Ireland to Adopt New Online Gambling Tax System

May 13th, 2012 by Michael Mills

Ireland has indicated that it will pass a new legislation during the next couple of months that will impose a new taxation regime of online gambling brands operating in the country. The new tax will benefit both the state and the operators.

In order to acquire more tax revenue, the Irish government intends to adopt a new legislation that will impose a tax rate of 1% on turnover on online gambling companies that provide sports betting services to Irish players.

The Government estimates that if 77% of the companies that provide services in Ireland agree to pay the tax then the state will be able to generate around 50 million Euros of tax revenues within a year.

Some of the biggest companies that will for sure seek licensing and agree paying the imposed tax will be renowned names such as William Hill, Ladbrokes, Paddy Power and others. These companies are already well-established in Ireland and will not risk to be blacklisted for not paying taxes.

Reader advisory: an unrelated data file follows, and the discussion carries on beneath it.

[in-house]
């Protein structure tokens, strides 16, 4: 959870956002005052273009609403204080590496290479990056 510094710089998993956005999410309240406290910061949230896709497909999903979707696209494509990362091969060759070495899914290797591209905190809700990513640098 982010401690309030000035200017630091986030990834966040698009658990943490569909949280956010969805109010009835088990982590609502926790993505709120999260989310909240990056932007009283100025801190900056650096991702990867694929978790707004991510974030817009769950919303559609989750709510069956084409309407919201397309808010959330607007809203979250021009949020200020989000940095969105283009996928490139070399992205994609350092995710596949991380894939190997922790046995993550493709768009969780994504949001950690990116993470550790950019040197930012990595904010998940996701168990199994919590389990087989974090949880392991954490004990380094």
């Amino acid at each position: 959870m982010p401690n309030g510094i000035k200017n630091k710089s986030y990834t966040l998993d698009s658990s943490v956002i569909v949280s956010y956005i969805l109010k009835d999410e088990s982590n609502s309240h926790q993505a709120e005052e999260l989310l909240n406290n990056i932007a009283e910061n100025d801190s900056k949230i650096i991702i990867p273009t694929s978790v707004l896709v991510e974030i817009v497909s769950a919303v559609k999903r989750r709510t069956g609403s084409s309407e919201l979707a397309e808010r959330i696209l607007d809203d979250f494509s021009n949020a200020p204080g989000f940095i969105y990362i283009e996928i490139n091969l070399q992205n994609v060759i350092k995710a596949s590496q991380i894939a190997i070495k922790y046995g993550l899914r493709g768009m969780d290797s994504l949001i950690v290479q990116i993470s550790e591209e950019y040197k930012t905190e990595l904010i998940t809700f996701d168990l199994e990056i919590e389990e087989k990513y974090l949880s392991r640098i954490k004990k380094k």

The 1% tax on turnover is only valid for ventures offering direct betting services. Betting exchanges such as Betfair will have to pay a special 15% tax on profits. Both the tax on profits and turnover tax was well-received by operators.

A recent study commissioned by Betfair points out that the proposed tax rate of 1% on turnover and 15% of gross profits is the most optimal solution for both the state and the operators. The study pointed out that if the tax rate would be increased even with 1%, the state would generate less tax revenues.

Ladbrokes, while supporting the current proposal, has indicated that in its view a default tax rate of 7.5% on gross profits might have been a better solution. Betfair, on the other hand, support the current proposal.

This new tax system would make Ireland one of the countries with the lowest online gambling taxes in Europe. A low online gambling tax usually means that more companies will be willing to seek licensing which would enhance player security and generate more tax revenues for the state.

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